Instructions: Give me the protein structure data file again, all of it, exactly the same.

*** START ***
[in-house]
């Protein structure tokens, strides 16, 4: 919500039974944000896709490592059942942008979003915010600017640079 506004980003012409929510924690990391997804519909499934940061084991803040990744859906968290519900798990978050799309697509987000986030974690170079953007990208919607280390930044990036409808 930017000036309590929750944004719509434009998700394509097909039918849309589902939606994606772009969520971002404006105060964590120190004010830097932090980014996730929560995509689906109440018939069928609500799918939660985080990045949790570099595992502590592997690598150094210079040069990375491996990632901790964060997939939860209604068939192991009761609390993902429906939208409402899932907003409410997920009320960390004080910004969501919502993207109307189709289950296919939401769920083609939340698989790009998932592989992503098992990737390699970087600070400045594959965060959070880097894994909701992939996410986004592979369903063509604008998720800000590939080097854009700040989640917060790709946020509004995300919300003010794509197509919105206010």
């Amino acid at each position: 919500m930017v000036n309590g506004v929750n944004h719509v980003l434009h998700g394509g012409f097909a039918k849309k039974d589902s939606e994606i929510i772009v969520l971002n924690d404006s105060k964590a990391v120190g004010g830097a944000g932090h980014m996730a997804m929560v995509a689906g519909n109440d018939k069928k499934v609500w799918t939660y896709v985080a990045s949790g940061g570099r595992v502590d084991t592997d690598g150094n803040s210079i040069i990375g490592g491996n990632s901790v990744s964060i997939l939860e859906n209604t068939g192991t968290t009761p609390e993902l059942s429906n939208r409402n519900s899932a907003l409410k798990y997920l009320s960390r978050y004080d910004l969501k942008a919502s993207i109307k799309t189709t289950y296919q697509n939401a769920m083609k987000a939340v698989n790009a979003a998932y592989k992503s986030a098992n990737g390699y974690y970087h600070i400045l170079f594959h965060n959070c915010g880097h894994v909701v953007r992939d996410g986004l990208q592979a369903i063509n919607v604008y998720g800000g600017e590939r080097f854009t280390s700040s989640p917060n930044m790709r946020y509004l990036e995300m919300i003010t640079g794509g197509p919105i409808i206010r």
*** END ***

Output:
[in-house]
């Protein structure tokens, strides 16, 4: 919500039974944000896709490592059942942008979003915010600017640079 506004980003012409929510924690990391997804519909499934940061084991803040990744859906968290519900798990978050799309697509987000986030974690170079953007990208919607280390930044990036409808 930017000036309590929750944004719509434009998700394509097909039918849309589902939606994606772009969520971002404006105060964590120190004010830097932090980014996730929560995509689906109440018939069928609500799918939660985080990045949790570099595992502590592997690598150094210079040069990375491996990632901790964060997939939860209604068939192991009761609390993902429906939208409402899932907003409410997920009320960390004080910004969501919502993207109307189709289950296919939401769920083609939340698989790009998932592989992503098992990737390699970087600070400045594959965060959070880097894994909701992939996410986004592979369903063509604008998720800000590939080097854009700040989640917060790709946020509004995300919300003010794509197509919105206010």
């Amino acid at each position: 919500m930017v000036n309590g506004v929750n944004h719509v980003l434009h998700g394509g012409f097909a039918k849309k039974d589902s939606e994606i929510i772009v969520l971002n924690d404006s105060k964590a990391v120190g004010g830097a944000g932090h980014m996730a997804m929560v995509a689906g519909n109440d018939k069928k499934v609500w799918t939660y896709v985080a990045s949790g940061g570099r595992v502590d084991t592997d690598g150094n803040s210079i040069i990375g490592g491996n990632s901790v990744s964060i997939l939860e859906n209604t068939g192991t968290t009761p609390e993902l059942s429906n939208r409402n519900s899932a907003l409410k798990y997920l009320s960390r978050y004080d910004l969501k942008a919502s993207i109307k799309t189709t289950y296919q697509n939401a769920m083609k987000a939340v698989n790009a979003a998932y592989k992503s986030a098992n990737g390699y974690y970087h600070i400045l170079f594959h965060n959070c915010g880097h894994v909701v953007r992939d996410g986004l990208q592979a369903i063509n919607v604008y998720g800000g600017e590939r080097f854009t280390s700040s989640p917060n930044m790709r946020y509004l990036e995300m919300i003010t640079g794509g197509p919105i409808i206010r």